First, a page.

Types of Wood and Oil Perfect for a Wood/Oil Furnace Types of Wood and Oil Perfect for a Wood/Oil Furnace
A wood and oil furnace is becoming more and more popular today as people begin to find new ways to heat their homes and save money. With the way that the oil prices have risen in the last few years, adding another economical heat source is a good idea. When it comes to a wood and oil combination furnace there are some things to know about how to operate it correctly. One piece of information to be aware of is the best type of fuel to use in it. Here are some of the different types of wood and oil that are perfect for a combination furnace.
Wood Must be Seasoned
When you talk about the wood that is perfect for the wood burning portion of your combination furnace, the one thing that must remain constant, no matter what type of wood furnace you are using is that the wood must be seasoned. Wood that is just cut, which is called green, will damage your furnace by emitting a lot more creosote that seasoned wood. This type of wood is wood that has been sitting for at least one year. This way, most of the moisture has been dried out of the wood which helps the wood burn hotter, cleaner, and much more efficiently. Always begin your quest for finding the perfect burning material with seasoned wood.
Hard Wood Over Soft
Getting a fire started with soft kindling wood will make the process much easier. Burning for heat with soft woods is not very economical, nor is it safe. Softer wood is going to burn much faster than the harder woods. This will mean that you are going to be burning twice as much per year. Soft woods, because they burn up quickly leave a sticky residue on the chimney and inside of the burn chamber. This residue will build up over time causing problems, chimney fires, and possibly house fires.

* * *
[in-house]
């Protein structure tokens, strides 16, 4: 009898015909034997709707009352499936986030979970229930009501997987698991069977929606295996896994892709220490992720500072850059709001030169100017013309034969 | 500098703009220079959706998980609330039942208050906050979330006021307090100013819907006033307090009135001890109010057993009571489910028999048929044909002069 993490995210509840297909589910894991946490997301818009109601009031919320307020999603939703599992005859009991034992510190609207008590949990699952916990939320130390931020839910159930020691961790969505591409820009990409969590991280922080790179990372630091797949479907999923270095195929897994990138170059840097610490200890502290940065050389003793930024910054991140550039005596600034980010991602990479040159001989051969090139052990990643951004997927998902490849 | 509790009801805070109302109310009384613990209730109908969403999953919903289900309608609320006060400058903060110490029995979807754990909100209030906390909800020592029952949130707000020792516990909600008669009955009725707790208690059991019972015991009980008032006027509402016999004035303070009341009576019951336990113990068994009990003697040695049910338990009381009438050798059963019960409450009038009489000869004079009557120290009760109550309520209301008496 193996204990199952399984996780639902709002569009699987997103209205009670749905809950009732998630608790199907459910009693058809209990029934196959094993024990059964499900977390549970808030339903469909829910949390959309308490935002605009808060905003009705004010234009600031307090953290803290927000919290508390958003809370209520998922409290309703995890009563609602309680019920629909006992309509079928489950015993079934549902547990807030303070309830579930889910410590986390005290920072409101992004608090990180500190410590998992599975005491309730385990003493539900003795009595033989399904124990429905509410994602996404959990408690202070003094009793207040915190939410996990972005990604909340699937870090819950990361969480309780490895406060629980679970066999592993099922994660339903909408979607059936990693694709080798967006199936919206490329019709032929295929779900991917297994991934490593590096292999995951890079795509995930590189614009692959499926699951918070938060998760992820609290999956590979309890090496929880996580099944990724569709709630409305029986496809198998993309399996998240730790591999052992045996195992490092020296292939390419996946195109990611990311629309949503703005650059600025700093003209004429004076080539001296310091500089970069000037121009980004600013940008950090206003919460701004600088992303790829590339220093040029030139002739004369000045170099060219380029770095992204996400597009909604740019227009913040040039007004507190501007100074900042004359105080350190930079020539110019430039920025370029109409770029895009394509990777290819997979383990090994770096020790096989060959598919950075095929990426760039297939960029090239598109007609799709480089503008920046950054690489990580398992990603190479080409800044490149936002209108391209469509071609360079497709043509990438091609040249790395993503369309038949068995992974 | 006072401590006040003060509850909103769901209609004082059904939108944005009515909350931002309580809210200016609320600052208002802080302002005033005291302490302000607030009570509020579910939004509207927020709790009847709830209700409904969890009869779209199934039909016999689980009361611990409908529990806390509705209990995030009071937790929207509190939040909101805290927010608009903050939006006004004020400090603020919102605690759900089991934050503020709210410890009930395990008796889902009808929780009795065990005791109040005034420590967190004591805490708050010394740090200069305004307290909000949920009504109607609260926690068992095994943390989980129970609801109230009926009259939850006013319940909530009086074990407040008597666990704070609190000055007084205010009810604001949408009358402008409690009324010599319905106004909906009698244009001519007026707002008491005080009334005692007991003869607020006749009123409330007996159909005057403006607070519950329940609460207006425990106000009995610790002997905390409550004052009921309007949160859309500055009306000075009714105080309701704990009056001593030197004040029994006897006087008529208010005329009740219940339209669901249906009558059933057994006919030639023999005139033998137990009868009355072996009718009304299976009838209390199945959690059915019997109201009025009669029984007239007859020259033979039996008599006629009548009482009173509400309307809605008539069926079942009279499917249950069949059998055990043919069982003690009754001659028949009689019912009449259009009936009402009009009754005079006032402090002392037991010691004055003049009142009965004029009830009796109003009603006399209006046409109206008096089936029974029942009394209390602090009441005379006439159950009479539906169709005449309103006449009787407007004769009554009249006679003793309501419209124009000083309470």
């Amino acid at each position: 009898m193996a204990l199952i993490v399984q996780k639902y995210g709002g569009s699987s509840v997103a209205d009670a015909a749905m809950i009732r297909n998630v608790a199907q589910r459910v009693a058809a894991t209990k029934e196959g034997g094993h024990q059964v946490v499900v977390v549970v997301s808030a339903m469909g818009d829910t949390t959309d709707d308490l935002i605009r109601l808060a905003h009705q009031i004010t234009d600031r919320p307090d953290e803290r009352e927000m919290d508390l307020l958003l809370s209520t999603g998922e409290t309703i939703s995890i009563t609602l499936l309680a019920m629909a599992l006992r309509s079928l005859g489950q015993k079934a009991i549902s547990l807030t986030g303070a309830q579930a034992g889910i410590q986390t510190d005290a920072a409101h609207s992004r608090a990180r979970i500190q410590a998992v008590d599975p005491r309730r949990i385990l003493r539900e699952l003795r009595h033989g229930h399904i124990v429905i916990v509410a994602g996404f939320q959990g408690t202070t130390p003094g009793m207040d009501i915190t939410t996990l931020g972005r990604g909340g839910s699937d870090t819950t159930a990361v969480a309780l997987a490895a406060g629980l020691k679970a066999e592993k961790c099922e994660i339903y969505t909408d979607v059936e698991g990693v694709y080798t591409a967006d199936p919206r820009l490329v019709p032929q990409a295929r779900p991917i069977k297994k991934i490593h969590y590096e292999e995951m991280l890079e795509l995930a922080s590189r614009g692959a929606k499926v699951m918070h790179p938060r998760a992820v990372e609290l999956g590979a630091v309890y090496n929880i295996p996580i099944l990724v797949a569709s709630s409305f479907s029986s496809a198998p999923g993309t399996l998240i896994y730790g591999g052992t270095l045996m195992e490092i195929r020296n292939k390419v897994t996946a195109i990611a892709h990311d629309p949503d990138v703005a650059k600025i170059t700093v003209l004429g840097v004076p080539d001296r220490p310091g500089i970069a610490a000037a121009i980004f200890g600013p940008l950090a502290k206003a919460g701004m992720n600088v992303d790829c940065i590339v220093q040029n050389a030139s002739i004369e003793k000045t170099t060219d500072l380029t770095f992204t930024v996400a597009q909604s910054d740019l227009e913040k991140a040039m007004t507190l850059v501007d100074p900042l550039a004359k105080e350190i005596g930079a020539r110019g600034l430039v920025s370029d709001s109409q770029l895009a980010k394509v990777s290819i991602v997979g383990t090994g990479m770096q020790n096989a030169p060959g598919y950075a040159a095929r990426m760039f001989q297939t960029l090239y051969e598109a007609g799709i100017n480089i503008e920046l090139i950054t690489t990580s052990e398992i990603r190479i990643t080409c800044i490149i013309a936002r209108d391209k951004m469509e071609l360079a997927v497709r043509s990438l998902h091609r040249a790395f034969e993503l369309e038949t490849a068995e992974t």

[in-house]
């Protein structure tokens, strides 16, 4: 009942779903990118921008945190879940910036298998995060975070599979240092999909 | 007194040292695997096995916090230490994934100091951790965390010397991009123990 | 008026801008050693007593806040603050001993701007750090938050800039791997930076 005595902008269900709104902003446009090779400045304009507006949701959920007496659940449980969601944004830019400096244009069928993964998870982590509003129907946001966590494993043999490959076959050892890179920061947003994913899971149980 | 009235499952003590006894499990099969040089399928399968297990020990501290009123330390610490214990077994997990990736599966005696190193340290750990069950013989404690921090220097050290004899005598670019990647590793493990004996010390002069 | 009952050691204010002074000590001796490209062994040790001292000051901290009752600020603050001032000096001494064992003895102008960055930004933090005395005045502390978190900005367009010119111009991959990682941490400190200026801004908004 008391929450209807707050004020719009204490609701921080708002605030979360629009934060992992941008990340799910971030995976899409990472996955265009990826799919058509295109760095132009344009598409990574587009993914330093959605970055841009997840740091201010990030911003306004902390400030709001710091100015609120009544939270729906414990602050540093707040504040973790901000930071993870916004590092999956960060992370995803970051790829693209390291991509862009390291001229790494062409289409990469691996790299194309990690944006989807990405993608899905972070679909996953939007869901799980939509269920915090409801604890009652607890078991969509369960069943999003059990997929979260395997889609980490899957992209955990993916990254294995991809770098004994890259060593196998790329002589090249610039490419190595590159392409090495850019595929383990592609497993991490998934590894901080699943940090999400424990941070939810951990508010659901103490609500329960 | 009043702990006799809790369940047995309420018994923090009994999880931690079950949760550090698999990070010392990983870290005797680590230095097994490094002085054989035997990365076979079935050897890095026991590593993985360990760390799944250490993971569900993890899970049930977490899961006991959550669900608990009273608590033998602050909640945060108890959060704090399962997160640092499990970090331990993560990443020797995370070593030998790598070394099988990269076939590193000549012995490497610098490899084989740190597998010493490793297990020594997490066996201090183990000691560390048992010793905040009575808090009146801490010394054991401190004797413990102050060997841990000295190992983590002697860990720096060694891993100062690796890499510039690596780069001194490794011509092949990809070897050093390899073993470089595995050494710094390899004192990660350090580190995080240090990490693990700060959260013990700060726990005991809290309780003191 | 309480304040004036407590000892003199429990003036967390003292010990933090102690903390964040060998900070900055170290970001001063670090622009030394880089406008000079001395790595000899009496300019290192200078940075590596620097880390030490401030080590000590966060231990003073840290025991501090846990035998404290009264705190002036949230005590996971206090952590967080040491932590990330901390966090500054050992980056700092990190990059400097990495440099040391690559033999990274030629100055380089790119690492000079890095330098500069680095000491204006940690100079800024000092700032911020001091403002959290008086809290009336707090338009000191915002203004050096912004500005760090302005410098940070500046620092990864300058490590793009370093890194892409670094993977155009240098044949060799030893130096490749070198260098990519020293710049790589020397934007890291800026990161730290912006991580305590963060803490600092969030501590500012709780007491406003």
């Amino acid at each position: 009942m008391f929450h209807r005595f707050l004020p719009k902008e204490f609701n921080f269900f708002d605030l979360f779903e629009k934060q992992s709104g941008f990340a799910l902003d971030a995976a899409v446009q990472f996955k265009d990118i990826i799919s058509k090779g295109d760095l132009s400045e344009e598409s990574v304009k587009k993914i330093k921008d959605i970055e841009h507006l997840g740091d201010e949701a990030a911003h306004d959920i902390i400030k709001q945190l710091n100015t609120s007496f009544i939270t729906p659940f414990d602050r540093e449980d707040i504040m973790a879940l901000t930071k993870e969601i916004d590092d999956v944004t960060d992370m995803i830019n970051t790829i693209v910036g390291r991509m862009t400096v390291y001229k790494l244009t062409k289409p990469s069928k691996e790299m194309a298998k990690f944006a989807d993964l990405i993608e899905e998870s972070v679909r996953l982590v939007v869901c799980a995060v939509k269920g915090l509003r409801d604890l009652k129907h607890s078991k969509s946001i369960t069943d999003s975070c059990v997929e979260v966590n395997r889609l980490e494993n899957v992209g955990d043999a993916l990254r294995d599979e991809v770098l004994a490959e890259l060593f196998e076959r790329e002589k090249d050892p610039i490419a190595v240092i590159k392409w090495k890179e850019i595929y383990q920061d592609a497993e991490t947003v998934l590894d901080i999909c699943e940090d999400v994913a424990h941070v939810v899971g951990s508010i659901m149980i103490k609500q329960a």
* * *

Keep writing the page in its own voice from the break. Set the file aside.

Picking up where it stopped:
Specific Hard Woods
For the most part, all wood gives off the same amount of energy when they are burned. The difference is in how long they last. Hard woods are much denser than soft woods so they carry a lot more burn time than a wood like pine, red cedar or spruce. For the best burning material you should use beech, hickory, red oak, elm and maple. There is going to be a little more cost per cord of wood, but you will not need as much for the year.
Some combination wood and oil furnaces will burn processed woods like wood pellets. These are manufactured from saw dust, and wood chips. Great care must be used when choosing the type as some of the lower cost pellets contain a lot of glues and residues that cause chimney damage.
Oil Used for Heating
There are 6 classes of oils in use today and range from type 1 to 6. Types 5 and 6 are called residual fuel oils and are rarely used. However, it is Type 1 oil that is commonly used in home furnaces. It is a step below regular diesel fuel and is much like kerosene.